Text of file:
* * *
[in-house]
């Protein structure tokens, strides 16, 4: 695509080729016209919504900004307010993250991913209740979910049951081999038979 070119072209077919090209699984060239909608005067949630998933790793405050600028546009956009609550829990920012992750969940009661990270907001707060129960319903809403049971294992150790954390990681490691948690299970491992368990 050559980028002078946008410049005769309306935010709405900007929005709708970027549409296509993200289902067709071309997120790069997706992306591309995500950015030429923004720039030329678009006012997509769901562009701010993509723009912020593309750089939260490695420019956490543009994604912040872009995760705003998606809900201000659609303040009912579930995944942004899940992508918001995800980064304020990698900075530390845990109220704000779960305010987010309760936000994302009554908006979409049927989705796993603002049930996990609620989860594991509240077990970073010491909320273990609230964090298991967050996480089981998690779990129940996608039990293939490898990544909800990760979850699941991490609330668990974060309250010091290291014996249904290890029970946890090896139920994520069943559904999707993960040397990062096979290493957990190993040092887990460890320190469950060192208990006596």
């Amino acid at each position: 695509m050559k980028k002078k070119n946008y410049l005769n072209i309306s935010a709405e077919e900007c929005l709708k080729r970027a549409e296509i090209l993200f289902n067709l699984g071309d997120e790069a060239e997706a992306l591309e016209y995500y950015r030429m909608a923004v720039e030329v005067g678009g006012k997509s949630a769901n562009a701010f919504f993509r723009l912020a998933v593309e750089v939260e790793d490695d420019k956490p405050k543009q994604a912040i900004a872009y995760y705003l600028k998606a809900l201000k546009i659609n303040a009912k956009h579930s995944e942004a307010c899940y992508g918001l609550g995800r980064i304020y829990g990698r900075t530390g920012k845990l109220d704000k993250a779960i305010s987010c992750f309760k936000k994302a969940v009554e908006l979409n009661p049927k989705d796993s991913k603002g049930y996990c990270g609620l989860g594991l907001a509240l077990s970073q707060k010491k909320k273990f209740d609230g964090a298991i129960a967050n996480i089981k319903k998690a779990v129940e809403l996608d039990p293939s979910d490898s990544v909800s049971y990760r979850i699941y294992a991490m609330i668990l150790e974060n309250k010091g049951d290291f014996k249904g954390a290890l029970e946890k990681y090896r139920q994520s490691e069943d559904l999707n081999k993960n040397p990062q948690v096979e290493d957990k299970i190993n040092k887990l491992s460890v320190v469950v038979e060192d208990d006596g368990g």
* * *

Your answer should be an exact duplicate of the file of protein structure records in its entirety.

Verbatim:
[in-house]
């Protein structure tokens, strides 16, 4: 695509080729016209919504900004307010993250991913209740979910049951081999038979 070119072209077919090209699984060239909608005067949630998933790793405050600028546009956009609550829990920012992750969940009661990270907001707060129960319903809403049971294992150790954390990681490691948690299970491992368990 050559980028002078946008410049005769309306935010709405900007929005709708970027549409296509993200289902067709071309997120790069997706992306591309995500950015030429923004720039030329678009006012997509769901562009701010993509723009912020593309750089939260490695420019956490543009994604912040872009995760705003998606809900201000659609303040009912579930995944942004899940992508918001995800980064304020990698900075530390845990109220704000779960305010987010309760936000994302009554908006979409049927989705796993603002049930996990609620989860594991509240077990970073010491909320273990609230964090298991967050996480089981998690779990129940996608039990293939490898990544909800990760979850699941991490609330668990974060309250010091290291014996249904290890029970946890090896139920994520069943559904999707993960040397990062096979290493957990190993040092887990460890320190469950060192208990006596």
């Amino acid at each position: 695509m050559k980028k002078k070119n946008y410049l005769n072209i309306s935010a709405e077919e900007c929005l709708k080729r970027a549409e296509i090209l993200f289902n067709l699984g071309d997120e790069a060239e997706a992306l591309e016209y995500y950015r030429m909608a923004v720039e030329v005067g678009g006012k997509s949630a769901n562009a701010f919504f993509r723009l912020a998933v593309e750089v939260e790793d490695d420019k956490p405050k543009q994604a912040i900004a872009y995760y705003l600028k998606a809900l201000k546009i659609n303040a009912k956009h579930s995944e942004a307010c899940y992508g918001l609550g995800r980064i304020y829990g990698r900075t530390g920012k845990l109220d704000k993250a779960i305010s987010c992750f309760k936000k994302a969940v009554e908006l979409n009661p049927k989705d796993s991913k603002g049930y996990c990270g609620l989860g594991l907001a509240l077990s970073q707060k010491k909320k273990f209740d609230g964090a298991i129960a967050n996480i089981k319903k998690a779990v129940e809403l996608d039990p293939s979910d490898s990544v909800s049971y990760r979850i699941y294992a991490m609330i668990l150790e974060n309250k010091g049951d290291f014996k249904g954390a290890l029970e946890k990681y090896r139920q994520s490691e069943d559904l999707n081999k993960n040397p990062q948690v096979e290493d957990k299970i190993n040092k887990l491992s460890v320190v469950v038979e060192d208990d006596g368990g």